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Brooklyn Laundry

Theatre Review by Marc Miller - February 28, 2024

David Zayas and Cecily Strong
Photo by Jeremy Daniel
The New York Times beat me to it yesterday in saying so, but gosh, this is some season John Patrick Shanley is having. First a well-received revival of his early play, Danny and the Deep Blue Sea, at the Lucille Lortel. Then a high-profile staging of his Pulitzer-winning Doubt, just about to open at the Todd Haimes. And now, Brooklyn Laundry, Shanley's new play at Manhattan Theatre Club, a short (75 minutes), sweet comedy-drama that's positively remarkable in its blending of both.

If it resembles any earlier Shanley work, the closest thing might be his Oscar-winning screenplay for Moonstruck, now widely regarded as one of the great screen romcoms. Darker, though–yet still quirky and buoyant. Once again, we're mostly in Brooklyn (neighborhood unspecified, but it could be Moonstruck's Carroll Gardens) and traveling among slightly burned-out blue-collar folk. Chief among these is Owen (David Zayas), owner of the titular laundry. Santo Loquasto's set for this is impressive enough, laundry bags piled on top of dryers, plastic-wrapped shirts hanging along a long rack. But wait until it revolves to reveal a) the heavily raked bedroom of a trailer in a Pennsylvania trailer park, b) the kitschy outdoor seating area of a Brooklyn restaurant, and c) a bedraggled studio apartment. It's some of Loquasto's best work ever, and that's saying a lot.

This is one of those plays where revealing anything might be something of a spoiler, so let's boil it down. Enter Fran (Cecily Strong), described in Shanley's script as "37 and cranky." Some back-and-forth with Owen and Fran sparring over laundry, lollipops, and the existence of God; both are single, both are hurting, and we smell a romcom coming. Which is what we get, but not a garden-variety romcom–rather, one shot through with unexpected plot turns and even great misfortune. That we're kept laughing while experiencing the painful transitions these characters are enduring is a testament to Shanley's sharp observational powers.

Which amplify with the appearance of Trish (Florencia Lozano), Fran's sister. Loquasto's set has turned into her bedroom, where Fran is visiting her in this very downmarket trailer park community. Trish, who married an absolute loser and had two kids, is going through something devastating that won't be revealed here. The siblings engage in small talk, amid large circumstances, about family matters and the closeness that both wanted but neither ever set in motion. Lozano, playing someone with limited powers of expression at this moment, expresses plenty, one of several tributes to not only Shanley's writing but also his keen direction.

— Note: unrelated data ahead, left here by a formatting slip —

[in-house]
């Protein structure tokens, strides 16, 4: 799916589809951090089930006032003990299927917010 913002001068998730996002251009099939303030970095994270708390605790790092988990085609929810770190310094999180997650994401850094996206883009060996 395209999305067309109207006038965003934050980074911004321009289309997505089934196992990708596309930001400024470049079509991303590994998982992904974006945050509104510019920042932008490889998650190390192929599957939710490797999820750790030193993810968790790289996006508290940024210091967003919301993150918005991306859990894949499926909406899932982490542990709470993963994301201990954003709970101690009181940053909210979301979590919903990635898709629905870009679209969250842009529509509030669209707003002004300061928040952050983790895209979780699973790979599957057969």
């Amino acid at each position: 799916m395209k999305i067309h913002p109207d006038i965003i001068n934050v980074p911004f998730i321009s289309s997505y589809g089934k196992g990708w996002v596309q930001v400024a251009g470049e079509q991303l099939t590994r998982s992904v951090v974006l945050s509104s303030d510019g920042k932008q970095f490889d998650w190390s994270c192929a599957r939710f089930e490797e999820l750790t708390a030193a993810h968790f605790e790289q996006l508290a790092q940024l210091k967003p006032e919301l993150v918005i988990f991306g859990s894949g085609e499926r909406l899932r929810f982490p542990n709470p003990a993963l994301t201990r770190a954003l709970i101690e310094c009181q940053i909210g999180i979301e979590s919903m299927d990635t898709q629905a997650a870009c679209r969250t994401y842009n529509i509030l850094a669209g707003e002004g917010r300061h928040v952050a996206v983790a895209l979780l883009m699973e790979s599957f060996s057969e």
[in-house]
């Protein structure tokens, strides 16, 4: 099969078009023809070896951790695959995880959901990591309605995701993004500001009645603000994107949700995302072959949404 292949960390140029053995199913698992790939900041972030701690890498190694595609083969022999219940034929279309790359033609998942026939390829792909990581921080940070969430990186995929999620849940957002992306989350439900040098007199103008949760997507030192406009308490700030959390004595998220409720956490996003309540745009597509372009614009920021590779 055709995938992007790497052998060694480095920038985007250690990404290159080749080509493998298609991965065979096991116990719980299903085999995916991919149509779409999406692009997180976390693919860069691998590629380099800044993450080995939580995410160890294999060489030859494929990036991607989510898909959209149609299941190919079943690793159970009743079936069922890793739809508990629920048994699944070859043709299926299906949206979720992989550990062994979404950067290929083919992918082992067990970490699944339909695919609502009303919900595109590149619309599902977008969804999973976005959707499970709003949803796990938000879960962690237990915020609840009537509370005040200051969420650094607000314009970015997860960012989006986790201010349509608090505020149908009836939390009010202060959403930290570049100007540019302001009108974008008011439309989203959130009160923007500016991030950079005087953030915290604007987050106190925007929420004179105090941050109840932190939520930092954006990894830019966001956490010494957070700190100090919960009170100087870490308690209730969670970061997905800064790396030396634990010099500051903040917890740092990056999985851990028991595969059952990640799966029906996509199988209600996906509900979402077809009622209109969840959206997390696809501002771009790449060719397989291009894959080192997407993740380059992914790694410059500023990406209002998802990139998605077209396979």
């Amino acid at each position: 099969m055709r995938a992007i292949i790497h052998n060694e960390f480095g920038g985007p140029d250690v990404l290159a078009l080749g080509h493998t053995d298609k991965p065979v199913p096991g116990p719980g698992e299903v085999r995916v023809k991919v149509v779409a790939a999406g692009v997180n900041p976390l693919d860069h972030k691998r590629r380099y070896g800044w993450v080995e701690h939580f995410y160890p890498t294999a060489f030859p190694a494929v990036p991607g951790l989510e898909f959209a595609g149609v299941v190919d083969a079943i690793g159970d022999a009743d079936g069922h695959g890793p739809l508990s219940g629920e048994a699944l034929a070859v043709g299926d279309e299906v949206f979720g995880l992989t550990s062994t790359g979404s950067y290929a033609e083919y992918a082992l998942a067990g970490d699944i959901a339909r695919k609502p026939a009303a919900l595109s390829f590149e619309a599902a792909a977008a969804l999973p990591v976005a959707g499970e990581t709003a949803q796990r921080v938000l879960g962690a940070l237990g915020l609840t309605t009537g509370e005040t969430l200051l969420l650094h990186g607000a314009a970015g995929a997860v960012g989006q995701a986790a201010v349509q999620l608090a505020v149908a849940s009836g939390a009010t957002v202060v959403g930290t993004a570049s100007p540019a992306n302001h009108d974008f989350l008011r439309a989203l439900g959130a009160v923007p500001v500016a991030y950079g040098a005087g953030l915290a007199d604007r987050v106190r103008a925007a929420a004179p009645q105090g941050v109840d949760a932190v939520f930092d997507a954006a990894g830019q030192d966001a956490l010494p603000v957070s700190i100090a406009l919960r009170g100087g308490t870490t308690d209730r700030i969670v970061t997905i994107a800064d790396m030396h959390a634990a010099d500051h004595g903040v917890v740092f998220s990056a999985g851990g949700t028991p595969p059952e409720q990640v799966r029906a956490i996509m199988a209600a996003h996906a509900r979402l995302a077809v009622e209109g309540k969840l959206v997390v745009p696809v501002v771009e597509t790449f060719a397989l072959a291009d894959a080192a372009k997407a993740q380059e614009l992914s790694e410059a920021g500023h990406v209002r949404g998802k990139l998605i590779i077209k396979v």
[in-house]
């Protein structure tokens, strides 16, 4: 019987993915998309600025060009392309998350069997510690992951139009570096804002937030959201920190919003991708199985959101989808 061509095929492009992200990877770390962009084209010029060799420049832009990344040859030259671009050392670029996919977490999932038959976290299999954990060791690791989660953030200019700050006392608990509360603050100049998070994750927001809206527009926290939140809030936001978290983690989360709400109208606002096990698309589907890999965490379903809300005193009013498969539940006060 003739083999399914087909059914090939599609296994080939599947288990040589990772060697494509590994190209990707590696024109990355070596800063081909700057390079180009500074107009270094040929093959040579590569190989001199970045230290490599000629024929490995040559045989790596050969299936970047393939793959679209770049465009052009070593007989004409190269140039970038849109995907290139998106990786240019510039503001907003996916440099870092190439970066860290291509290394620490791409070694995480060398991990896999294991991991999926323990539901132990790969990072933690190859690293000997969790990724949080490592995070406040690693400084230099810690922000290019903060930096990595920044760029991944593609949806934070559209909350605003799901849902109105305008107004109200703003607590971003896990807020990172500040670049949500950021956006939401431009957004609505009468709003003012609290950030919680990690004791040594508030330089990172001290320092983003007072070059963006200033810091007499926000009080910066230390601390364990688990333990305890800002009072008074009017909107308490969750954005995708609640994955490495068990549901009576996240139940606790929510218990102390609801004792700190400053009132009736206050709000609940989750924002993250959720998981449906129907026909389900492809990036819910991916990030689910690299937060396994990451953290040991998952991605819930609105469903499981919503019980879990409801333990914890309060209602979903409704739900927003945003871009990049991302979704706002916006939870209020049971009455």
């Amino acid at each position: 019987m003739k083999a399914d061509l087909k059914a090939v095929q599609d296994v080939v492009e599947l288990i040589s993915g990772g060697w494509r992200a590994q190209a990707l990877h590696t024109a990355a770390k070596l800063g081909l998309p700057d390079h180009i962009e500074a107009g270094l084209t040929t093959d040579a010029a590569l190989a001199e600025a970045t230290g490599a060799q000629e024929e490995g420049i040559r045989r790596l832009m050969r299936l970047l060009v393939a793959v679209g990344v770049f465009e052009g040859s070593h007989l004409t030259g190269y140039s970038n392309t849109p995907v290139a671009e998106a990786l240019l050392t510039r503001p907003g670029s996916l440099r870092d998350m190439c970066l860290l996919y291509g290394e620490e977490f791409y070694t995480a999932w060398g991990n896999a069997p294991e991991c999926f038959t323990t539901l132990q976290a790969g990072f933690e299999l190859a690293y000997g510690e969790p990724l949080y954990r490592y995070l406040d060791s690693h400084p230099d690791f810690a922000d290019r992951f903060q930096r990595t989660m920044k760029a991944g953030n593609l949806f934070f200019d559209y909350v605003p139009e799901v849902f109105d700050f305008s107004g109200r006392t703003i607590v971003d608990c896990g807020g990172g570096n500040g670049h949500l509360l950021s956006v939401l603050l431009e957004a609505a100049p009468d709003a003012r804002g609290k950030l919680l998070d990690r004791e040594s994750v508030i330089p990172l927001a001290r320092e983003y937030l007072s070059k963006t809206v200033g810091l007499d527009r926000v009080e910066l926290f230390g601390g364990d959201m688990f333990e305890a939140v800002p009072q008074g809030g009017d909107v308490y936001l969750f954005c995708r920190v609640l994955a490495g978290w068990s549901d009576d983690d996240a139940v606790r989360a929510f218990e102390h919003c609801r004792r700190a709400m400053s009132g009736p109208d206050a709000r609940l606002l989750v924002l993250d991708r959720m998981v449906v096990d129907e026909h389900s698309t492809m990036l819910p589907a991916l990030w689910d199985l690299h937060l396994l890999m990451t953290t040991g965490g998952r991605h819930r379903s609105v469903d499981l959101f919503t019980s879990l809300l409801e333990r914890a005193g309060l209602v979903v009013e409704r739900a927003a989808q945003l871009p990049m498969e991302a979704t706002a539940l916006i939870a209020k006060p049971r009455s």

Third scene: that restaurant. Fran took Trish's advice and got a little stoned, leading to some mild mushroom jokes as she and Owen negotiate a fraught first date. The talk is vintage Shanley:

Fran, high: Don't put words in my mouth. Oh wow.

Owen: What?

Fran: I'm picturing that. Like you have a cup of words, and you're picking them up with a tweezers and putting them in my mouth. Like when they feed a baby platypus or something.

Andrea Syglowski and Cecily Strong
Photo by Jeremy Daniel
Strong, coming off "Saturday Night Live" and "Schmigadoon!," has a tendency toward easy laughs, and maybe she's not a seasoned stage actor yet. But you buy the rage she often expresses about her position in life, and she does manage one lovely moment, when Fran opts to go into full flirtation mode and visibly changes her body language. Zayas's Owen, with an accent I can't quite place, is stalwart throughout, a nice decent guy whose un-heartthrob looks generally prevent him from being noticed by the ladies. This is the charm scene, and the dialogue charms. Owen: "We're two different people." Fran: "I think we're like six different people." As Shanley says in his program note, "I'm inviting the audience to enjoy the generosity and heroism of people who take on big responsibilities without big acclaim," and that's what happens here.

As it does in the next scene, between Fran and her other sister, Susie (Andrea Syglowski), who's also going through a terrible time. There's a lot of talk about a lot of very sad stuff, it gets Susie angry, and can Syglowski ever do angry. More pain and sibling rivalry, yet shot through with some very funny exchanges, and more of the same in the subsequent denouement between Fran and Owen. Two regular working-class people with huge concerns and nearly insurmountable odds, and we don't know how they're going to bridge them, but we root for them and believe they will, such is Shanley's skill.

I didn't really notice Suzy Benziger's costumes, which may speak to how right they are for these characters, and Brian MacDevitt's lighting is mostly restrained, except for a couple of effects in the restaurant scene–it's a grill joint, and the flames are leaping. It's the typical efficient MTC production, but what goes way beyond the efficient is Shanley's writing, which embraces both the tragic and the everyday-whimsical, and blends them with the finesse and assurance of a master mixologist. Call it alchemy.

Brooklyn Laundry
Through March 31, 2024
Manhattan Theatre Club
New York City Center Stage 1, 131 W. 55th St., New York NY
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